Different meats to Grill
I have a small window in my kitchen that looks out onto our backyard and deck. It also serves as my window to grilling season. I love the little opening because it reveals just enough of the outdoors for me to know exactly what the weather is at the moment. I have no need for a thermometer; instead, I assess what is happening on our grill. I watch to see if the last snowfall is melting, if afternoon rain is falling, or if the warm sun is shining on the side of the black cover. It all helps me track how close we are to grilling season.
I am someone who believes everything can and should be grilled. I love the smokiness grilling imparts on food, the quickness of cooking and the ease of cleaning up. However, before you head outside, there are best practices for grilling each kind of meat.Before you head outside, there are best practices for grilling each kind of meat.
Beef I always recommend that novice grillers begin with beef, as it is easily the most forgiving meat. Unlike other proteins that require a very specific internal temperature for safe consumption, beef can be as delicious cooked to medium rare as it is well-done. Flank steak is my favorite cut of beef, partly because it readily absorbs marinades. This recipe makes good use of marinade to yield an amazingly flavorful and juicy steak.
Keep in mind that the thickness of each flank steak will determine the length of time it needs to cook. Close the lid of the grill for a thicker steak to trap the heat and cook the meat faster. On the other hand, be sure to leave the lid open when grilling thinner flank steak, or it could overcook.
Chicken Grilled chicken is a weeknight staple in our house. It is mild enough to work with many different sauces and versatile enough to go with a wide variety of sides from canned beans to green salads. I like to grill a bunch of chicken breasts on a Sunday night and have suppers halfway finished for the rest of the week. One of my family's favorite recipes is this Greek-inspired mix of chicken and beans for its simple pan sauce and the brightly-flavored beans that really satisfy.
Grill chicken over medium-high heat and cook until it reaches 165 degrees internally. Chicken is done when it has turned opaque and has no pink inside the thickest part. If your grill has multiple burners, turn two of them to medium-high heat and leave one off so as not to risk overcooking the chicken.
Pork Pork is very similar to chicken when it comes to grilling. Because it is so lean, it can overcook easily and dry out really fast. One major difference between the two meats, however, is that pork only needs an internal temperature of 145 degrees to be finished — and 20 degrees make a big difference! I would recommend starting with a medium heat when prepping your grill for pork.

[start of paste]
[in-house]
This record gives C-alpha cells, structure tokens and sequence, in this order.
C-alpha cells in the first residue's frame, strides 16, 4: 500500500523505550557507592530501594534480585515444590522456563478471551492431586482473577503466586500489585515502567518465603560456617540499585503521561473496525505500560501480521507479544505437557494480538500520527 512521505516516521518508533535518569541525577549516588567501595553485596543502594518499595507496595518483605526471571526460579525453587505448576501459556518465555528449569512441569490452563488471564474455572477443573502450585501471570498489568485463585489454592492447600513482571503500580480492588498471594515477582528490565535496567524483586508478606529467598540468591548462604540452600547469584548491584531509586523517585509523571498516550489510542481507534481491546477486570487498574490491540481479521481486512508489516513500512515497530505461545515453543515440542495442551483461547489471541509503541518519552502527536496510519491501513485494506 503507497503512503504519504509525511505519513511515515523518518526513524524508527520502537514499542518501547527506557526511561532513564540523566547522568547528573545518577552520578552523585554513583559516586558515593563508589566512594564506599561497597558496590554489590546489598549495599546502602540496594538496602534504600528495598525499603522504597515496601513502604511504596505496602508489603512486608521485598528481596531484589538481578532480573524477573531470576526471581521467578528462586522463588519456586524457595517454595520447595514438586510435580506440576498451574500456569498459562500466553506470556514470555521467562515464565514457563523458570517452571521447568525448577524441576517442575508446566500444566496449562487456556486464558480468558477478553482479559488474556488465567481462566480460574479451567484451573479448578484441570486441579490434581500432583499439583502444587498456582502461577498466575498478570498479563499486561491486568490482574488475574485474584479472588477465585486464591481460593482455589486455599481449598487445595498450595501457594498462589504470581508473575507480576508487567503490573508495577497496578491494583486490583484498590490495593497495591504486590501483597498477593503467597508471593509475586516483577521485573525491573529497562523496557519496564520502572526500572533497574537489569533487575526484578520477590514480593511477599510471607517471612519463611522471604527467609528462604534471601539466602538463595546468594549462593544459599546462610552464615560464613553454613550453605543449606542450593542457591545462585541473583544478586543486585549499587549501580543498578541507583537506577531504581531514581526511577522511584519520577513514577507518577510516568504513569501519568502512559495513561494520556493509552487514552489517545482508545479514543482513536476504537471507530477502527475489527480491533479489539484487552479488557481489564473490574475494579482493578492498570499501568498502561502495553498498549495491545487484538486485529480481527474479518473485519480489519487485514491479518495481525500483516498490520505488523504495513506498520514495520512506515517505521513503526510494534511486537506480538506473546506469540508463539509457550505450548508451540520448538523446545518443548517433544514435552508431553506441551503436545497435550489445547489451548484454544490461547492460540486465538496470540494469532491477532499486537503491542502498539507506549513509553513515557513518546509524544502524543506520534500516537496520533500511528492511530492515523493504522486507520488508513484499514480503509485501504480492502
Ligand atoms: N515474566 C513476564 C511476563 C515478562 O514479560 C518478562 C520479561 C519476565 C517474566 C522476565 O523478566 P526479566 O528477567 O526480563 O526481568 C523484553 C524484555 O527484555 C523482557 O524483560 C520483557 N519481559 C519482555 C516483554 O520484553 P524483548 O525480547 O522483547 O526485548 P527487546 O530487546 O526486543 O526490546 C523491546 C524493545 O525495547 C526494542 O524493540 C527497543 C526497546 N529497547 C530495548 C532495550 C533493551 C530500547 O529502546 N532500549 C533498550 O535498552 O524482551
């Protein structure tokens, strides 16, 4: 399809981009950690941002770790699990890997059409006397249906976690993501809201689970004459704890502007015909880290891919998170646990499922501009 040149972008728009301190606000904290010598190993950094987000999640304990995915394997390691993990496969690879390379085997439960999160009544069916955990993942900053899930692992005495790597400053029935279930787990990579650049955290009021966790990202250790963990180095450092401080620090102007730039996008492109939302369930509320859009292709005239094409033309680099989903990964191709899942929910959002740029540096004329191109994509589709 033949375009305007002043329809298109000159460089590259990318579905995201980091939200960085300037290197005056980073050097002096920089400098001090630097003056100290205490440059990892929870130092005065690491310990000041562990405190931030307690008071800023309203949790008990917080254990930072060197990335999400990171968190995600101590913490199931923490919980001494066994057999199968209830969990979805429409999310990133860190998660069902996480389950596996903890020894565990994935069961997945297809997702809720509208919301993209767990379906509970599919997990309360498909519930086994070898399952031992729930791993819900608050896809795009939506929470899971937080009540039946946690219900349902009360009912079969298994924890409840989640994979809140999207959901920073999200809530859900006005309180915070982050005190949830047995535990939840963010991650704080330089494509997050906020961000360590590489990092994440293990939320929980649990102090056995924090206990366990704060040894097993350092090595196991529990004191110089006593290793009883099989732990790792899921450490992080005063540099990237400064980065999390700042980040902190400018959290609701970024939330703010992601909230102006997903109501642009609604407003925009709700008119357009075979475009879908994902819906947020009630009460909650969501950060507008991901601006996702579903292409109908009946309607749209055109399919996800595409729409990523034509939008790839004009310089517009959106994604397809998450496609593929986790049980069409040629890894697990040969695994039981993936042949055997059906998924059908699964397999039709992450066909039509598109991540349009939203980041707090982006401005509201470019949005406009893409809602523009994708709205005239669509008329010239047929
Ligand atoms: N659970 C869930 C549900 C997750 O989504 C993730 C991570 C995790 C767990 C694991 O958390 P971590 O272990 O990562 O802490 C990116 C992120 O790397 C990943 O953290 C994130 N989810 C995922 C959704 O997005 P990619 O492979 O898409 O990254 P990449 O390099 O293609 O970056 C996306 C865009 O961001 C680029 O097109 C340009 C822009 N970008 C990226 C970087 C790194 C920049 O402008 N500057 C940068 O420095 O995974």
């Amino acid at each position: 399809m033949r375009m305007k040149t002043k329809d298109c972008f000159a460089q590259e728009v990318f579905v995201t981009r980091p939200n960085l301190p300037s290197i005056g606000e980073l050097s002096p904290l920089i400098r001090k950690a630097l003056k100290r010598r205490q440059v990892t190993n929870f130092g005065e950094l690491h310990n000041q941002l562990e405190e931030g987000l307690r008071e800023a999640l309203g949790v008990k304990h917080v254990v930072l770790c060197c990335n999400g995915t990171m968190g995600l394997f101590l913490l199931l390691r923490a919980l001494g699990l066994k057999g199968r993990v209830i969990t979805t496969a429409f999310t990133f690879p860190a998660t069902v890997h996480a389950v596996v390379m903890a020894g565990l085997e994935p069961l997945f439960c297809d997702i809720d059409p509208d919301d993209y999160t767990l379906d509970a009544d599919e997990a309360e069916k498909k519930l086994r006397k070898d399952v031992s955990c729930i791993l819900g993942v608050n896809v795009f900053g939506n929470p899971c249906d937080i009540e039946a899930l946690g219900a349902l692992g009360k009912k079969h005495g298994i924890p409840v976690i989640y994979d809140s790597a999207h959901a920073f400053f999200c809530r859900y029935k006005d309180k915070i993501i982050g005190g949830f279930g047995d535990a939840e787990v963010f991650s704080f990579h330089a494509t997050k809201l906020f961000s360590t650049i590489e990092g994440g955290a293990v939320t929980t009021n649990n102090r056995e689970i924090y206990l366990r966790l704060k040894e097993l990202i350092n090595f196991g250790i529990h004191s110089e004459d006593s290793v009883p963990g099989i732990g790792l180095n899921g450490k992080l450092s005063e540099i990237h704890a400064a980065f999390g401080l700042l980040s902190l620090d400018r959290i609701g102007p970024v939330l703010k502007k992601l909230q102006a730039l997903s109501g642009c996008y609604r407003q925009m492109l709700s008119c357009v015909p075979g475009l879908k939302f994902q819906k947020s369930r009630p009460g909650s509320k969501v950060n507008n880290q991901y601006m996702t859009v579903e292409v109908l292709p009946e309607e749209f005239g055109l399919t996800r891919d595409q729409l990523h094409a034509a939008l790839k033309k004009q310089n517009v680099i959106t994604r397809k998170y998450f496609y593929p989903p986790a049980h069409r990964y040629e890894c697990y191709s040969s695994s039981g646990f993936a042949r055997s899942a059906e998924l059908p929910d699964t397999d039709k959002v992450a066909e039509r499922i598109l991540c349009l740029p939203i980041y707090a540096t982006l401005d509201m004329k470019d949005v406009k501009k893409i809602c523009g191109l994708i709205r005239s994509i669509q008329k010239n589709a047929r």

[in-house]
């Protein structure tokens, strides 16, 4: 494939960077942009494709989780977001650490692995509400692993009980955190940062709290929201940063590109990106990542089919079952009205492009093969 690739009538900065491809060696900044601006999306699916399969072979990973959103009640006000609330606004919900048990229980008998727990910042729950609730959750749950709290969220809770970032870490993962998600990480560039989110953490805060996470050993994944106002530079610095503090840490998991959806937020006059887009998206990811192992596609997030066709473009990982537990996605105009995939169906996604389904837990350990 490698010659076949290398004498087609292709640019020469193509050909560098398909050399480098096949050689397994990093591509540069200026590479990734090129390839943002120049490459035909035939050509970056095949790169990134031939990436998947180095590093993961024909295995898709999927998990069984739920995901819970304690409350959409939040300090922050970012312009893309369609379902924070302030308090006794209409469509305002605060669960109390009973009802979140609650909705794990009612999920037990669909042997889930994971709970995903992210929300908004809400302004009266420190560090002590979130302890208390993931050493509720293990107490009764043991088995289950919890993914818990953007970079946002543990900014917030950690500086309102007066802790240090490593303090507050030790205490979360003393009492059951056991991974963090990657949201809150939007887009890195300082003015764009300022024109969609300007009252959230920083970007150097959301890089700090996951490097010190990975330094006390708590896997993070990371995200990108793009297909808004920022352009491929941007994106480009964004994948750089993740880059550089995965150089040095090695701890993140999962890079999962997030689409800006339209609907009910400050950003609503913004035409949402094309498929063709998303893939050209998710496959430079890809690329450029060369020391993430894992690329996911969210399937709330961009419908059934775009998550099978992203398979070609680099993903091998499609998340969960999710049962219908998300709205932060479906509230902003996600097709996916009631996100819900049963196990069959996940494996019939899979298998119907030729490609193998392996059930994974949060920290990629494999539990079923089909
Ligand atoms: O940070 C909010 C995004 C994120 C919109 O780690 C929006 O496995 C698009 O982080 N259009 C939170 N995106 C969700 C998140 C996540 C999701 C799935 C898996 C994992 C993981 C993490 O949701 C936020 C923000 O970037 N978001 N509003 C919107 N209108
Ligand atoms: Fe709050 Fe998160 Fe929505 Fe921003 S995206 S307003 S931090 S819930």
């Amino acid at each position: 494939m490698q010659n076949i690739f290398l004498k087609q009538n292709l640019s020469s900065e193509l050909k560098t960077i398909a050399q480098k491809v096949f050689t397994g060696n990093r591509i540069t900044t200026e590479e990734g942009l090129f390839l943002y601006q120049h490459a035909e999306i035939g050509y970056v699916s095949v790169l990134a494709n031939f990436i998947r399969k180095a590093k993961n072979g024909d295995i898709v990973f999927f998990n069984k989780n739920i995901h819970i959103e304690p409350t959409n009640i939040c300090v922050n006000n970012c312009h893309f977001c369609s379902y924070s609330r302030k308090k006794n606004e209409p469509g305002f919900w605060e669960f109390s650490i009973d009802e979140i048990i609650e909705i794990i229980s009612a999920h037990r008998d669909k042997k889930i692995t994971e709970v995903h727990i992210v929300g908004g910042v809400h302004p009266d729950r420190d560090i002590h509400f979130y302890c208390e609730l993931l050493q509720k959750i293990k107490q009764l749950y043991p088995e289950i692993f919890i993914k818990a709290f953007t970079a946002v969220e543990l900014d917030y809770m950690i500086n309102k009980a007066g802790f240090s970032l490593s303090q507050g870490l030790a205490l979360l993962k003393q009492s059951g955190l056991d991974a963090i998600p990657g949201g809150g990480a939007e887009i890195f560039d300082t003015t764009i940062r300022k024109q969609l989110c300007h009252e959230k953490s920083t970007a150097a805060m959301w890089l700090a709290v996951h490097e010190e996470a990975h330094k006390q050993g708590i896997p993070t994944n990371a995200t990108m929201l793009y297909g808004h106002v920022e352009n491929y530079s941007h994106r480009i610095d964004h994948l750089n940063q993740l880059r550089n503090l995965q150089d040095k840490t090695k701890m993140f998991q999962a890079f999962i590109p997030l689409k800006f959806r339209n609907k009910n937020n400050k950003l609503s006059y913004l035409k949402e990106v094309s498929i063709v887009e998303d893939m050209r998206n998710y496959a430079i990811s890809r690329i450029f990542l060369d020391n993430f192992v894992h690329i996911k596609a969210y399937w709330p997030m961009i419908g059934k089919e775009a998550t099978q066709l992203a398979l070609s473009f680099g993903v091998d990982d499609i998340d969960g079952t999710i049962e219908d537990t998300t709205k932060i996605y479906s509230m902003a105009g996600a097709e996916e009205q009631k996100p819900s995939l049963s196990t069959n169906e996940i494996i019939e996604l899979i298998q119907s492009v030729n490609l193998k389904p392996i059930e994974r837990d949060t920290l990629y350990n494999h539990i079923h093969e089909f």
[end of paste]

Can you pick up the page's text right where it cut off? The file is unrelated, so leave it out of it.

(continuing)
Pork is also very mild in flavor, and it's a perfect canvas for dried spice rubs. Try this pork chop recipe for a brilliant marriage of spicy chili powder and warm allspice. Finished with a citrusy-fresh baste made of orange and lime juices, the chop pairs beautifully with mesquite-flavored canned beans.
It is important not to add sugar to a dry rub unless you plan to grill pork lowly and slowly like barbecue. If you put sugar in a dry rub and grill it quickly over high heat, you risk it caramelizing and leaving a burnt, acrid taste on the pork.
Fish Grilling fish can be easy, but I recommend waiting to tackle it until you are feeling very confident in your grilling skills. Because fish is leaner than all the other aforementioned proteins, it is critical that your grill be super clean so the fish won't stick and fall apart. It is equally important that your grill be very hot to create a crust on the fish, making it easier to flip.
When you are ready to start grilling fish, begin with salmon. It is a bit fattier, is sturdier than other types of fish, and it absorbs marinades in a very short time. This salmon recipe is marked by a delicious topping of pinto beans, tomatoes, onions, peppers and corn. Instead of cooking the fish in a skillet, put it on the grill for approximately 6-10 minutes (for a 1-inch thick piece of salmon), flipping it when it's 60-percent cooked.